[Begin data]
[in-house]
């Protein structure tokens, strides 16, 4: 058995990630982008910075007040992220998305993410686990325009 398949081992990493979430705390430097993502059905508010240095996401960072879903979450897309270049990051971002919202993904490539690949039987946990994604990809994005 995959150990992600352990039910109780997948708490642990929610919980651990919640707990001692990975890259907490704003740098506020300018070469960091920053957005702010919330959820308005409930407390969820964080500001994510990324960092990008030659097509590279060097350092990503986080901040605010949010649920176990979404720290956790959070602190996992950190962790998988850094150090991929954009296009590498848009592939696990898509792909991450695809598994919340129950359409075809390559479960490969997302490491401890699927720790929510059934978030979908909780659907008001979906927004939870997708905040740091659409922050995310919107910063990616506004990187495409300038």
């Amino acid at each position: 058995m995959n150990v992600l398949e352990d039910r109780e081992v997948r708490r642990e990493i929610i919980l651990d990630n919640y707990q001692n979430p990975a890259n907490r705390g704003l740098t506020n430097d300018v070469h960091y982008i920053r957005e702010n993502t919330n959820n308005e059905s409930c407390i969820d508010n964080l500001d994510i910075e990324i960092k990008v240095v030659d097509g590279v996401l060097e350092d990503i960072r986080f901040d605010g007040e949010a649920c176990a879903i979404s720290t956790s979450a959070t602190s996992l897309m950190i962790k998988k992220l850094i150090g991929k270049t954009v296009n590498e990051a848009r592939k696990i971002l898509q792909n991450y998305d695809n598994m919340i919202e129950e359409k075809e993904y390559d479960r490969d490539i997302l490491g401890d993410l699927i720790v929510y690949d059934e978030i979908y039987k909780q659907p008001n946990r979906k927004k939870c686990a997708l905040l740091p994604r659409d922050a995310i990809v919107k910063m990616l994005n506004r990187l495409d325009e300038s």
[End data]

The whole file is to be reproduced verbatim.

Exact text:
[in-house]
């Protein structure tokens, strides 16, 4: 058995990630982008910075007040992220998305993410686990325009 398949081992990493979430705390430097993502059905508010240095996401960072879903979450897309270049990051971002919202993904490539690949039987946990994604990809994005 995959150990992600352990039910109780997948708490642990929610919980651990919640707990001692990975890259907490704003740098506020300018070469960091920053957005702010919330959820308005409930407390969820964080500001994510990324960092990008030659097509590279060097350092990503986080901040605010949010649920176990979404720290956790959070602190996992950190962790998988850094150090991929954009296009590498848009592939696990898509792909991450695809598994919340129950359409075809390559479960490969997302490491401890699927720790929510059934978030979908909780659907008001979906927004939870997708905040740091659409922050995310919107910063990616506004990187495409300038």
């Amino acid at each position: 058995m995959n150990v992600l398949e352990d039910r109780e081992v997948r708490r642990e990493i929610i919980l651990d990630n919640y707990q001692n979430p990975a890259n907490r705390g704003l740098t506020n430097d300018v070469h960091y982008i920053r957005e702010n993502t919330n959820n308005e059905s409930c407390i969820d508010n964080l500001d994510i910075e990324i960092k990008v240095v030659d097509g590279v996401l060097e350092d990503i960072r986080f901040d605010g007040e949010a649920c176990a879903i979404s720290t956790s979450a959070t602190s996992l897309m950190i962790k998988k992220l850094i150090g991929k270049t954009v296009n590498e990051a848009r592939k696990i971002l898509q792909n991450y998305d695809n598994m919340i919202e129950e359409k075809e993904y390559d479960r490969d490539i997302l490491g401890d993410l699927i720790v929510y690949d059934e978030i979908y039987k909780q659907p008001n946990r979906k927004k939870c686990a997708l905040l740091p994604r659409d922050a995310i990809v919107k910063m990616l994005n506004r990187l495409d325009e300038s």